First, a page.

02. Little B's Poem 3:50
03. Moon Child 7:56
04. Infant Eyes 9:50
05. Passion Dance 5:58
06. Acknowledgement 8:45
07. Peace 4:30
Bass – Henry Franklin
Drums – Michael Carvin
Piano, Electric Piano, Organ – Doug Carn
Tenor Saxophone, Flute – George Harper
Trombone, Valve Trombone – Al Hall, Jr.*
Trumpet, Flugelhorn – Bob Frazier
Vocals – Jean Carn
Keyboards, oboe, reeds, vocals, composer. Though a versatile musician and expressive pianist, Carn attained more notoriety in 70s for writing lyrics to classic jazz anthems. Carn began keyboard lessons as a child and was soon playing piano and organ, plus alto sax. He studied oboe and composition at Jacksonville University from 1965 to 1967, then finished his education at Georgia State College in 1969. He worked briefly with Lou Donaldson, Stanley Turrentine and Irene Reid, then became popular in mid-'70s with albums for Black Jazz label. He penned lyrics for such songs as "Infant Eyes," "Adams Apple" and "Revelation." His wife at the time, Jean Carn later became R&B star as single act; she changed name spelling to Carne. Carn eventually did two albums with Earth, Wind And Fire but was not as successful working with them as Ramsey Lewis.
Although he recorded a 1969 album in a trio setting for Savoy (which I’ve never heard), Doug Carn is of course most famous for his relationship with the independent Black Jazz label. His albums on that imprint may be single-handedly responsible for the label’s canonical status in Afrocentric spiritual jazz. They are remarkable for many reasons, not least of which is the presence of innovative lyrics sung by his then-wife Jean Carn, who not unlike Abbey Lincoln used her voice as part of the ensemble arrangements rather than as a vocalist with a backup band. The communal family vibe is accentuated by the beautiful album cover photography and the opening tune Little B’s Poem; together with the cover photo, I feel like I knew their daughter and wonder where she is now and how she feels about all the musical attention today. While the following albums from the Doug and Jean Carn would push further with original material, this first album is noteworthy for it’s reworking of compositions by jazz heavyweights that they admired – Bobby Hutcherson, Horace Silver, Coltrane, McCoy Tyner, and Wayne Shorter. In particular, adding lyrics to that material and making the compositions into something else is the big achievement here.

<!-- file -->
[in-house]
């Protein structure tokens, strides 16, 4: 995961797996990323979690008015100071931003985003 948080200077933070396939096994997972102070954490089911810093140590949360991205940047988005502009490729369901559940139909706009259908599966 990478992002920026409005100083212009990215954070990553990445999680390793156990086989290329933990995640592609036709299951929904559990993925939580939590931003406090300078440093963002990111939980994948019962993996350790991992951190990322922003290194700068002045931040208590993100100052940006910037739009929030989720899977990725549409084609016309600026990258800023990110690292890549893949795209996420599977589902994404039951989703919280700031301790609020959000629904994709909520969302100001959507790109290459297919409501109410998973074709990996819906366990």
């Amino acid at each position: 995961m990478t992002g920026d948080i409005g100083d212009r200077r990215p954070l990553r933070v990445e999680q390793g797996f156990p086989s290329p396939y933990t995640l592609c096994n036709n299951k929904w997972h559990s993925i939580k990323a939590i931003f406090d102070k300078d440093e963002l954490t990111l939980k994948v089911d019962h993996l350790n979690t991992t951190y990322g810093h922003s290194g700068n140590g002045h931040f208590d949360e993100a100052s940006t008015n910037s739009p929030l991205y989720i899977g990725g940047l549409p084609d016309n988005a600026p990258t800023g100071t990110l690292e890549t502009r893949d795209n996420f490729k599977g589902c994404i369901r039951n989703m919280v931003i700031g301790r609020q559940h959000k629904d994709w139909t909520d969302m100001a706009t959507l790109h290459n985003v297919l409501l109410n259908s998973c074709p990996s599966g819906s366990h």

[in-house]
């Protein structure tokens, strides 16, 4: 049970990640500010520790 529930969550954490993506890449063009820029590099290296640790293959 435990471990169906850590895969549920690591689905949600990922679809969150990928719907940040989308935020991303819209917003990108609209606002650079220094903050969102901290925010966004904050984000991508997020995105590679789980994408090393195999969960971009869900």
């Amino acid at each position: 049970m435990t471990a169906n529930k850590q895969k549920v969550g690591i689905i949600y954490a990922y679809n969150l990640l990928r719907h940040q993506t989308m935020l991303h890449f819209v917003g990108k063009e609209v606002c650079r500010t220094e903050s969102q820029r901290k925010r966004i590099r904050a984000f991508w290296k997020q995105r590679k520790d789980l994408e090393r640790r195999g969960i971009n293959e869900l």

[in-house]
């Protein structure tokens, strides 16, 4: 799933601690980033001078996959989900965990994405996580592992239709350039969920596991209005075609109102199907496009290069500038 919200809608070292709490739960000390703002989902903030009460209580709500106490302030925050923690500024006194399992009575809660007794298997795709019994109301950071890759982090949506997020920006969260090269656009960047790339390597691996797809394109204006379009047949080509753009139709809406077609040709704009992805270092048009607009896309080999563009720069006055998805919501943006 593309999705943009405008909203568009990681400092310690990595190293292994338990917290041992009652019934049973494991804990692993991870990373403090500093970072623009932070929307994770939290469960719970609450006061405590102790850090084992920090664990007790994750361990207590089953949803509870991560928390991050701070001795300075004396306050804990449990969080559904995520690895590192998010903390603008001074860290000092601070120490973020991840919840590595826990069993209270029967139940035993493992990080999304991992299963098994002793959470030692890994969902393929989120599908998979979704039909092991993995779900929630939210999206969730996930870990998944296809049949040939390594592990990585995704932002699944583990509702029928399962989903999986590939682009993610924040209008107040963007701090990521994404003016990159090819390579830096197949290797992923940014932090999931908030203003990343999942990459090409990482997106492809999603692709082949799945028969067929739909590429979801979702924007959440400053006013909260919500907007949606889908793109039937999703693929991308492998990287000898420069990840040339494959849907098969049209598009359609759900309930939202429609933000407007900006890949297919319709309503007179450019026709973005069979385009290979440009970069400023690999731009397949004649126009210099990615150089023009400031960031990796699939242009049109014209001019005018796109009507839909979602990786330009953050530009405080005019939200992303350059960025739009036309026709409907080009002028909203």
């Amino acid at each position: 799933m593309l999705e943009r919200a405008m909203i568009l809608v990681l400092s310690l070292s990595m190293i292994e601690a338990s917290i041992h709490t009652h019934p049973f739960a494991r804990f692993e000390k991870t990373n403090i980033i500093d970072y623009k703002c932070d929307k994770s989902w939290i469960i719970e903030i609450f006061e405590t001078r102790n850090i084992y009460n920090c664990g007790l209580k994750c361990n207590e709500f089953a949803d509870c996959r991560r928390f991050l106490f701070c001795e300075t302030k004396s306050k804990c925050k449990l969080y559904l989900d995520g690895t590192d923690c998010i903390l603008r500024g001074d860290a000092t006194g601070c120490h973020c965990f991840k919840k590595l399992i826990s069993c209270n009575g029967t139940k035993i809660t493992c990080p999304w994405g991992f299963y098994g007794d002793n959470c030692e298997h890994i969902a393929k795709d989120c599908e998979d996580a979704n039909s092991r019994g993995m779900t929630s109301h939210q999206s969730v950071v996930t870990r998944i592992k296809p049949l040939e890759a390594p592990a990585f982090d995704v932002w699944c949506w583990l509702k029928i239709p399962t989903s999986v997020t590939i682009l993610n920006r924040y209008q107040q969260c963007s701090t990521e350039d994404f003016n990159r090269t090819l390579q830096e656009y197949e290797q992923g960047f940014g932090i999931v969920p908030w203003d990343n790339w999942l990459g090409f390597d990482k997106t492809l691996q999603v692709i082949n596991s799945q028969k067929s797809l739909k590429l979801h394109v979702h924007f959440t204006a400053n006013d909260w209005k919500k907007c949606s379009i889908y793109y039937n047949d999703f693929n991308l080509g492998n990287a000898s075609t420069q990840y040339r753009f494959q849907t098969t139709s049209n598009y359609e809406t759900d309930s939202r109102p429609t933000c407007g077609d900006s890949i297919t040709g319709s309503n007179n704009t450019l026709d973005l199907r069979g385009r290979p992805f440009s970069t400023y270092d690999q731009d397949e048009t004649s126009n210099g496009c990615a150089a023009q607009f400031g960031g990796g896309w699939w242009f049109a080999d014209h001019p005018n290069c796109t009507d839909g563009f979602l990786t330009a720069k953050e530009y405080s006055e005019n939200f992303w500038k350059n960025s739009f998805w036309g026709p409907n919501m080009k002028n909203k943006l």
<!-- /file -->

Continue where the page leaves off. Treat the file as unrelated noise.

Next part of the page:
I have a repress vinyl of this that sounds pretty good and began to mess around with a digital rip of it, but am unsure whether or not to keep working on it. This CD pressing from 1997 sounds okay but the second side (of the original LP) suffers from nasty wow and flutter from whatever source tape they used. This was the first appearance of this album on CD and I am not sure if there has been any other remastered versions since, but I kind of doubt it. In fact last year somebody claiming to have a set of Black Jazz master tapes was selling the whole bundle on Craig’s List for a hefty sum; the auction was dubious as they were comprised of 1/2? reels, which even for a studio on a budget in the early 70s would have been a substandard format, and claimed to come with full reproduction rights. Most likely the reels were production copies or just plain counterfeit, the listing was not online long before it was either met with an offer or taken down. Hopefully that doesn’t mean that we’ll be seeing a new series of reissues mastered from 1/2-inch tape.. Unfortunately a few of the other extant Doug Carn reissues have the same wow-and-flutter problem. Badly stored tapes, damaged playback equipment, sloppy transferring, or all of the above, it doesn’t really matter – the end result is that this precious, important music hasn’t received the treatment that it merits. But the most important thing is that it is still available and people can hear it. Since the reissued vinyls were most certainly just the CD master with an R$AA equalization curve applied, there isn’t much point in having both versions except for purely fetishistic reasons. Unless I can manage to get my hands on original vinyl pressings, they are however all we’ve got..
The liner notes by Doug Carn are a treasure. Written just for the reissue, they have a remarkable amount of detailed recollections for being composed more than thirty years after the recordings, showing just what a special time this was for everyone involved. While this is not my favorite of the Carn albums on Black Jazz, it is unique and on its own it is a great record. The title cut, which according to the notes was the first fruits of Doug’s experience with writing lyrics to other peoples’ music, stands out as the most fully realized work here.